Prevent Kidney Disease
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When doctors look at your blood vessels with an imaging test, they may need to inject a dye. Contrast dye is used for many procedures such as a CT scan with contrast or coronary or heart x-ray (angiogram). It helps doctors to see the exact site of blocked blood vessels and also to see certain problems with organs more clearly. This is very useful for diagnosis, since the blockages in blood vessels can be hard to see without the dye. Doctors also use contrast dye during other blood vessel procedures so they can see the blood vessels they are treating.
But, sometimes the dye can cause serious problems in the kidneys. This is known as “contrast induced nephropathy (CIN).” About 1% to 3% of people who receive these special dyes develop changes in their kidney function. Anyone can get CIN, but those at the greatest risk have CKD. Additional risk factors are diabetes (particularly in those who have CKD), the elderly, and chronic heart failure.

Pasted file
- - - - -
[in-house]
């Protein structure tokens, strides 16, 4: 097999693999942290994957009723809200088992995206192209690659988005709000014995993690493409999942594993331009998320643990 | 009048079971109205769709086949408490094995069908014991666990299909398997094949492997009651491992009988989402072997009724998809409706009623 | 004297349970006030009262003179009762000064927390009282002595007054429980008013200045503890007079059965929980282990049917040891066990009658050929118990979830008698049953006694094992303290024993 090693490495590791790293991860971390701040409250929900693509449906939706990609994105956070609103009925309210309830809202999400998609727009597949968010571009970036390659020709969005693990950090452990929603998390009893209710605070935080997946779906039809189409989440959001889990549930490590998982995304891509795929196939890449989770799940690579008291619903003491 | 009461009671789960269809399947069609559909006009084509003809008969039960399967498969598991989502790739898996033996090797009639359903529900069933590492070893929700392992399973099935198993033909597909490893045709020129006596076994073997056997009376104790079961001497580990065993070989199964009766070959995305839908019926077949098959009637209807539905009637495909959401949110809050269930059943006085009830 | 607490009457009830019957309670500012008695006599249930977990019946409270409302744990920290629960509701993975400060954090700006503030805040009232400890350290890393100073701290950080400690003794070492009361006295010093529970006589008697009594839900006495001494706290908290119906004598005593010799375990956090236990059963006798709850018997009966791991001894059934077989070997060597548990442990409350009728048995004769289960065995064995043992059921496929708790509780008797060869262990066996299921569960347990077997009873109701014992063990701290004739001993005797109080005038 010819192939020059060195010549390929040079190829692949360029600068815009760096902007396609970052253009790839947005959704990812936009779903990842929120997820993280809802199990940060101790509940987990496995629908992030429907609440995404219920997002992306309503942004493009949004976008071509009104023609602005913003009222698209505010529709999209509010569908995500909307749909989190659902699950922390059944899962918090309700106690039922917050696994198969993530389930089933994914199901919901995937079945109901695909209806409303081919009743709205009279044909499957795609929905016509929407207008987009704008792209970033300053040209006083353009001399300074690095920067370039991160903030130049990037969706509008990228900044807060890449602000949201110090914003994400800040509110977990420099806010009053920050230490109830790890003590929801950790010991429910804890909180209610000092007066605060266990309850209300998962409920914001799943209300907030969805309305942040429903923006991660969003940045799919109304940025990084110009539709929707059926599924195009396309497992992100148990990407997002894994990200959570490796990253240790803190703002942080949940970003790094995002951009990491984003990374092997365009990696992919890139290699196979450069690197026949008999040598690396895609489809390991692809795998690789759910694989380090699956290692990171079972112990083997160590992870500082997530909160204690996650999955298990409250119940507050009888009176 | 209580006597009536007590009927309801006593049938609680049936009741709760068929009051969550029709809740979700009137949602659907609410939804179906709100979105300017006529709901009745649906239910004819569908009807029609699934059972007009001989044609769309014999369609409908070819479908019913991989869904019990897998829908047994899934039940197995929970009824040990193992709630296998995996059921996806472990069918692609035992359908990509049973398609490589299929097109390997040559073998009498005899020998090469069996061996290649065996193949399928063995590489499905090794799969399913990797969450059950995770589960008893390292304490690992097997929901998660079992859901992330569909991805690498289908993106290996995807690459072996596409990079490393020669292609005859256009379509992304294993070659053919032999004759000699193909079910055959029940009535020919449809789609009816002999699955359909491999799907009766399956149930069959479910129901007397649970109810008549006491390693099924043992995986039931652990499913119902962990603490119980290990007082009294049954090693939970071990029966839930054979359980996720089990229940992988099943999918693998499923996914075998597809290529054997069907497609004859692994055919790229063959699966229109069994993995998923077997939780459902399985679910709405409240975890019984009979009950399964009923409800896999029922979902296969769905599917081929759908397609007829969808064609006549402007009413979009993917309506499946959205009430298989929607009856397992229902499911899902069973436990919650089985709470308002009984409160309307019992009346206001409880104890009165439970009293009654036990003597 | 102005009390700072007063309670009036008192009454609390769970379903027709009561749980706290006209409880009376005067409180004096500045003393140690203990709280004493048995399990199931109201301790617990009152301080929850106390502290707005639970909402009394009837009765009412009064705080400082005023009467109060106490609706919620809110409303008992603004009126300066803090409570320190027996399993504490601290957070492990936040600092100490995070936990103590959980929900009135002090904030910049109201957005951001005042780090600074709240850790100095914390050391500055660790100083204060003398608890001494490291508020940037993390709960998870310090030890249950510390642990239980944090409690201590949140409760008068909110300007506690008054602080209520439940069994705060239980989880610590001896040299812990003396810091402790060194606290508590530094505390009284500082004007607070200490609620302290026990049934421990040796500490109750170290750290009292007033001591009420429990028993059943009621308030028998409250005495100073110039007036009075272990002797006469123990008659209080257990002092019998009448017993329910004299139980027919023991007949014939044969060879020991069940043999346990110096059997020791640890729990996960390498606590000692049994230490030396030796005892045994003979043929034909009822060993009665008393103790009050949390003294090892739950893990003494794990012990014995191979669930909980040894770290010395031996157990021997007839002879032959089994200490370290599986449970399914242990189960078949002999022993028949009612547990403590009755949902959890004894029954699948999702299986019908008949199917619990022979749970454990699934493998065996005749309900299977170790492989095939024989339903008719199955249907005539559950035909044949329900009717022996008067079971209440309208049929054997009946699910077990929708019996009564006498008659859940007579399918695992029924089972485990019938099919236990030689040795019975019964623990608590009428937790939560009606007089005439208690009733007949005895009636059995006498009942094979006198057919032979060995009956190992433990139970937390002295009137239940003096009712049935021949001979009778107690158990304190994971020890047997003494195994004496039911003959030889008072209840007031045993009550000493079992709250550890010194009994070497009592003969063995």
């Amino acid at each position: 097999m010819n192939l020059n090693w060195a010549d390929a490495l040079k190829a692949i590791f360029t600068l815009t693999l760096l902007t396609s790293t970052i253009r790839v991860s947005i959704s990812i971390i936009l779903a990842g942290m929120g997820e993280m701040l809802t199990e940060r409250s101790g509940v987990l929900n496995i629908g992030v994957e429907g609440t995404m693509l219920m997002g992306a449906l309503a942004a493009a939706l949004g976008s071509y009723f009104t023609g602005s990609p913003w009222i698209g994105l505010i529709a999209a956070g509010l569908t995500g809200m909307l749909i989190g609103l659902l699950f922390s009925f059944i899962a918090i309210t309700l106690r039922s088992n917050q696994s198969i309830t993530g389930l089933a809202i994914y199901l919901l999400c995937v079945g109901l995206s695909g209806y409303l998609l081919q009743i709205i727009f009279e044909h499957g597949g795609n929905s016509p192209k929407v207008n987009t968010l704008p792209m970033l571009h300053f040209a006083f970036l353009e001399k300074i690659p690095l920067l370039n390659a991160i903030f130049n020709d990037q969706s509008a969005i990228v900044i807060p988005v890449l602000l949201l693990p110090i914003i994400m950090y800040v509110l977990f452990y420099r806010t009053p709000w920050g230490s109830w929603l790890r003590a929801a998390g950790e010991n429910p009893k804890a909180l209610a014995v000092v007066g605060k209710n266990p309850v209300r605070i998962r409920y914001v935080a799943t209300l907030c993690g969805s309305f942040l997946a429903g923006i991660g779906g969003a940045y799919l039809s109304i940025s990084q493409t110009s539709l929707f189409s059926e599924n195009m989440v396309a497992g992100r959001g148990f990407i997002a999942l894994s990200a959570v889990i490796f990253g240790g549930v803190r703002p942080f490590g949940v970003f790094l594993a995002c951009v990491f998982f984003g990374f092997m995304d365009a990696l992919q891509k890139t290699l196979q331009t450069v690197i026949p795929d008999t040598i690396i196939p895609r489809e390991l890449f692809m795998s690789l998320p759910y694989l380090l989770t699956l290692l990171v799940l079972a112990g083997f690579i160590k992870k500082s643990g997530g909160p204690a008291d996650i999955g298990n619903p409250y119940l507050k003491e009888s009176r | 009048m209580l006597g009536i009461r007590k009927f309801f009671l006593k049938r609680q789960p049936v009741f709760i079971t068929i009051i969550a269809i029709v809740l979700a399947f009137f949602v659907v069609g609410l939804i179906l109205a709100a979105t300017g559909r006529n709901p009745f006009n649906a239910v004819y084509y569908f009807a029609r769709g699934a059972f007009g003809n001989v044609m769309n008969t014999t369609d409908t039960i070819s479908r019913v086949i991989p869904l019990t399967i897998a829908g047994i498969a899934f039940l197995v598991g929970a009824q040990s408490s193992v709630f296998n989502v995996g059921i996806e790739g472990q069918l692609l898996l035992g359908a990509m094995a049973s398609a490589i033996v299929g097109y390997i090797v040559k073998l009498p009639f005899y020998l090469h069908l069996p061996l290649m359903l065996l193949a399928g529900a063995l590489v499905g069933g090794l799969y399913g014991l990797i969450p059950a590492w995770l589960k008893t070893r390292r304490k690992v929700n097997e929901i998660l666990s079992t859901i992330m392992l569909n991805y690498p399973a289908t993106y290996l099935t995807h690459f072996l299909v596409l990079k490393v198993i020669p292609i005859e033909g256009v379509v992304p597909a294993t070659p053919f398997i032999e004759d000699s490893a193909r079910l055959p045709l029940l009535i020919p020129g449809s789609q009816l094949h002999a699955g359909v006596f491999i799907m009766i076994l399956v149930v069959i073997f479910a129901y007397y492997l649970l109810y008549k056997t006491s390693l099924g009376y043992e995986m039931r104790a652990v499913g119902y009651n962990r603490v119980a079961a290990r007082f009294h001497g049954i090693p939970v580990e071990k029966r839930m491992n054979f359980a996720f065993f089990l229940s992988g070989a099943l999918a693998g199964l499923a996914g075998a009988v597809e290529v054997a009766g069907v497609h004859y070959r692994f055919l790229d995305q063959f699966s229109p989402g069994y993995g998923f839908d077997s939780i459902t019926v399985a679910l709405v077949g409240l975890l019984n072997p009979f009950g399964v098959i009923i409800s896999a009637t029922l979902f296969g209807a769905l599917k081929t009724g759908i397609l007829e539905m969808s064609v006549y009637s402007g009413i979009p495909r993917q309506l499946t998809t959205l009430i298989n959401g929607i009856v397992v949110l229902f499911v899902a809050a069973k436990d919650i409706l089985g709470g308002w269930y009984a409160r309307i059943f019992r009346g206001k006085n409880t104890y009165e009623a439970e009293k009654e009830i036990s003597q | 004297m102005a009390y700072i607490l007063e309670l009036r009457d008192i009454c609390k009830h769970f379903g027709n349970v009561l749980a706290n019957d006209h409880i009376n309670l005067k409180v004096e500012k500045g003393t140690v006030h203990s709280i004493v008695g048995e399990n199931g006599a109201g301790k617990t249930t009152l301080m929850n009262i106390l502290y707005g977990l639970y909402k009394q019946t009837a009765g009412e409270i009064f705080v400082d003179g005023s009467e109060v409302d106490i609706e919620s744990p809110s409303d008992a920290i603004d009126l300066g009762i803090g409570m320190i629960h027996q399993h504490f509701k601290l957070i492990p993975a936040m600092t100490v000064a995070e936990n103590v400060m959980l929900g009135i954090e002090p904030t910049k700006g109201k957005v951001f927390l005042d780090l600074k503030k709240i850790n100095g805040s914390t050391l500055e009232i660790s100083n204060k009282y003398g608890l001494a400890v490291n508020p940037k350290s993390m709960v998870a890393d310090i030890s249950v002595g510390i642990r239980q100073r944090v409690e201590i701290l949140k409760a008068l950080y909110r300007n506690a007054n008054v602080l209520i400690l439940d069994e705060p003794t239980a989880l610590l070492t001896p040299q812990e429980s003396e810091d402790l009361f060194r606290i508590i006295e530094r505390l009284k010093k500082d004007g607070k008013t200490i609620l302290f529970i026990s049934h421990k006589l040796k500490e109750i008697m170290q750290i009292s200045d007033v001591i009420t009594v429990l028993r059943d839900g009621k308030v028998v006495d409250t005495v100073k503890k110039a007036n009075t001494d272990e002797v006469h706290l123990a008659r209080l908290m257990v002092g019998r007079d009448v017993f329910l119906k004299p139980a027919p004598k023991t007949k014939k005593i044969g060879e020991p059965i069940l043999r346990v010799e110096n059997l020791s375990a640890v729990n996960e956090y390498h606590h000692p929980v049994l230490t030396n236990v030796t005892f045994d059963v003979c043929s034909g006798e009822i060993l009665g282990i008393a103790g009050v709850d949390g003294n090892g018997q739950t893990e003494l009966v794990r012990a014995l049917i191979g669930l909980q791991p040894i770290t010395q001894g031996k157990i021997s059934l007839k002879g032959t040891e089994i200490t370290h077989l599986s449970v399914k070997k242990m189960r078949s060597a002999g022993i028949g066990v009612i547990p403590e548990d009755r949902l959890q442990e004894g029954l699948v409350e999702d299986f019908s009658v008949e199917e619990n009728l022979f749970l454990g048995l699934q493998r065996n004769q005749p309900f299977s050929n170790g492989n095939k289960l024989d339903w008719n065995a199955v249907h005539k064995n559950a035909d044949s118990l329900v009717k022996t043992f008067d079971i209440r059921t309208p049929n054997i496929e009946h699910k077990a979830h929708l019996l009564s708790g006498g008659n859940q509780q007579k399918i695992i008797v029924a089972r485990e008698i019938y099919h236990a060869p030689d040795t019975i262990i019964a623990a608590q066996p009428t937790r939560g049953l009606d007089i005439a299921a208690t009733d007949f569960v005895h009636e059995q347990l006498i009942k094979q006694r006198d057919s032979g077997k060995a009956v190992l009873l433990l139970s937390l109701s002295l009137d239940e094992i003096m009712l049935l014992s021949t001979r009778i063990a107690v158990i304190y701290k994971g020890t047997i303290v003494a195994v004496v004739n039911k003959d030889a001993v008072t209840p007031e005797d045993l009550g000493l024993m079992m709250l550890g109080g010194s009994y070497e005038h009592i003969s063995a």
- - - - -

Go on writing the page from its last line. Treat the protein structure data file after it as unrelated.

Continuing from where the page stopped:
CIN is a rare complication and may be preventable. There are several ways to reduce the potential for damage during procedures in which contrast dyes are used.
Some medications can potentially cause a kidney problem by decreasing blood flow to the kidneys. Because contrast dyes can also decrease kidney blood flow, these medications and the dye should not be given at the same time.
If doctors need to look at your blood vessels, the risk of CIN shouldn't stop the procedure. There are benefits to undergoing these procedures. The benefits, however, should outweigh the risks associated with the use of contrast dye. Contrast dyes have helped in the treatment of patients with blocked arteries. Remember, there is a risk of NOT DOING the procedure also. If you have coronary artery disease that is treatable, these procedures can make a big difference.
Most important, talk to your health care team about your kidneys when they are planning to do a procedure using contrast dyes.